Covering the unit from the outside can be an option, but there is still a risk of it getting torn during a blizzard by debris or strong winds. The best thing you can do to protect your unit is to store it safely inside.

How To Store Air Conditioner Properly

Window air conditioner unit in window in brick building with green grass

There are many things to do to ensure the protection of your unit when you store it away for the autumn or winter months. You want it to still perform at peak condition when you need it, so it is best to apply best practices from when you start to remove it.

Here is how you can store your air conditioner properly. 

Read: "Can You Install A Window Air Conditioner Through A Wall [And How To]?"

Check the unit for damage

Inspecting for damage is important so you won't be caught off-guard when you notice there are liquid puddles on the floor from where you stored your unit. This will allow you to address problems early on, so you won't have to deal with them when you already need to mount the unit back up. 

Checking for damage will also prevent the stress of cleaning the floors when you notice a leak or going to the repair shop in the middle of summer. 

It is best to seek help from a professional when you notice any dents or fan misalignments to ensure proper handling.

Seek help when removing the unit

As much as possible, do not remove the entire heavy unit alone. Lifting the unit alone will not only expose the unit to the risk of breaking; you could also encounter an accident yourself. 

You can ask for help from a friend or hire a moving service if you're going to be moving houses. 

  • Remove the power source from the air conditioner.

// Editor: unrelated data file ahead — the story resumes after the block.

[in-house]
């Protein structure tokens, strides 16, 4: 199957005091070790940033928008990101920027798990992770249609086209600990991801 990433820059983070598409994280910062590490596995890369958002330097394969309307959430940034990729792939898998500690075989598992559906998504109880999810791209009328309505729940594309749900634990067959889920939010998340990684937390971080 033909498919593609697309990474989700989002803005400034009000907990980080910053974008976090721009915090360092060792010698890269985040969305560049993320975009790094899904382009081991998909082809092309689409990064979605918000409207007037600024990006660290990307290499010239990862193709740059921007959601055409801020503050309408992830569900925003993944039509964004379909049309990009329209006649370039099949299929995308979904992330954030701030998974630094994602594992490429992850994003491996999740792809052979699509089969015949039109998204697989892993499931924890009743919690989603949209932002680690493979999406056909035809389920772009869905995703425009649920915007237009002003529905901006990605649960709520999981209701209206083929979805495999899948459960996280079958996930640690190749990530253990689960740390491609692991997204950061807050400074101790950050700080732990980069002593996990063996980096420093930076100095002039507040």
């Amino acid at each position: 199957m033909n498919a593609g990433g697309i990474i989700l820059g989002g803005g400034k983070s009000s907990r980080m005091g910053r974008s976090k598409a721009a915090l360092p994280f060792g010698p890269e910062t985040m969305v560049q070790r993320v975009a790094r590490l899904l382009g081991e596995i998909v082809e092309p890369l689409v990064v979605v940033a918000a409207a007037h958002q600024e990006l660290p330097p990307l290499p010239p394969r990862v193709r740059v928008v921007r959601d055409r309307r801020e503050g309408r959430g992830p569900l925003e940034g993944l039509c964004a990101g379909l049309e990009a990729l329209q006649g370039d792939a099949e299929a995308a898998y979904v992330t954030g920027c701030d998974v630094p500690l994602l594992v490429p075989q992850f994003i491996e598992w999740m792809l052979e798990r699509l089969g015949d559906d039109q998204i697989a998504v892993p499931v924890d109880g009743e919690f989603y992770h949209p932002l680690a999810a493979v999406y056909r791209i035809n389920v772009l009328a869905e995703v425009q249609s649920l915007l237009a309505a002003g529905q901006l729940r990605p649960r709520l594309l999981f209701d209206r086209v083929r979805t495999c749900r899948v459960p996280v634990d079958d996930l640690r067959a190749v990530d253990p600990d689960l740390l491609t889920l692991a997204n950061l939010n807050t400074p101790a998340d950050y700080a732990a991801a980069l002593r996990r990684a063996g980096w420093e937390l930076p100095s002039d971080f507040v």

• Remove the front panel for a more convenient grip.
  • Unscrew the removable panels on each side of the unit.
  • Open the window pane to prepare for unmounting.
  • Carefully tilt the unit and remove it from its slot.

Wash your window AC unit

A professional electrician is cleaning the window air conditioner

You will need to remove the dirt and gunk from your AC unit before storing it. This will ensure that no dirt will make its way inside your house and that it will not clog the filters and vents of the unit.

Make sure you also replace the filters or clean them if they are reusable.

  • Place the unit on level ground and run your hose water over the surface.
  • Brush the exterior with soap and vinegar solution.
  • Rinse again with water and leave it to dry before storing.

If you don't have enough time to clean it yourself, you can hire HVAC cleaning services to do the job for you. 

Read: "How To Clean A Mitsubishi Mini Split [ A Step-By-Step Guide]."

Place the unit in a clean, dry place

Once your AC unit is clean, reassemble it and wrap it up with plastic to prepare for winter. Doing this will protect the unit from pest damage, and maintain its clean state. 

After wrapping, make sure you place it in a clean place free of moisture or excessive humidity.

Exposure to too much moisture can encourage the growth of mold and mildew, which can be dangerous if not spotted early and kept when you power up your AC later on. 

Store the unit upright

Place the unit in an upright position to maintain its functional and structural integrity. Put it on an even surface since tilting it for an indefinite amount of time can also cause damage. 

You can also place the unit inside a box for optimum protection and to protect your surfaces from the machine's metal. 

Can you store your AC unit in the Garage?

Many HVAC professionals advise against storing your AC unit anywhere outside your home--including the garage. This may expose the unit to cold drafts, freezing the liquid lines and potentially damaging the compressor.

It is best to store your unit in an attic, basement, or utility closet.

Final Thoughts

Window AC units are expensive, so it is best to invest some energy into taking care of them now instead of spending some more on repair costs if they break. It is not even guaranteed that they'll work properly again once they're damaged, so you need to familiarize yourself with proper caring tips. 

As with all appliances, proper maintenance is key to making them last longer.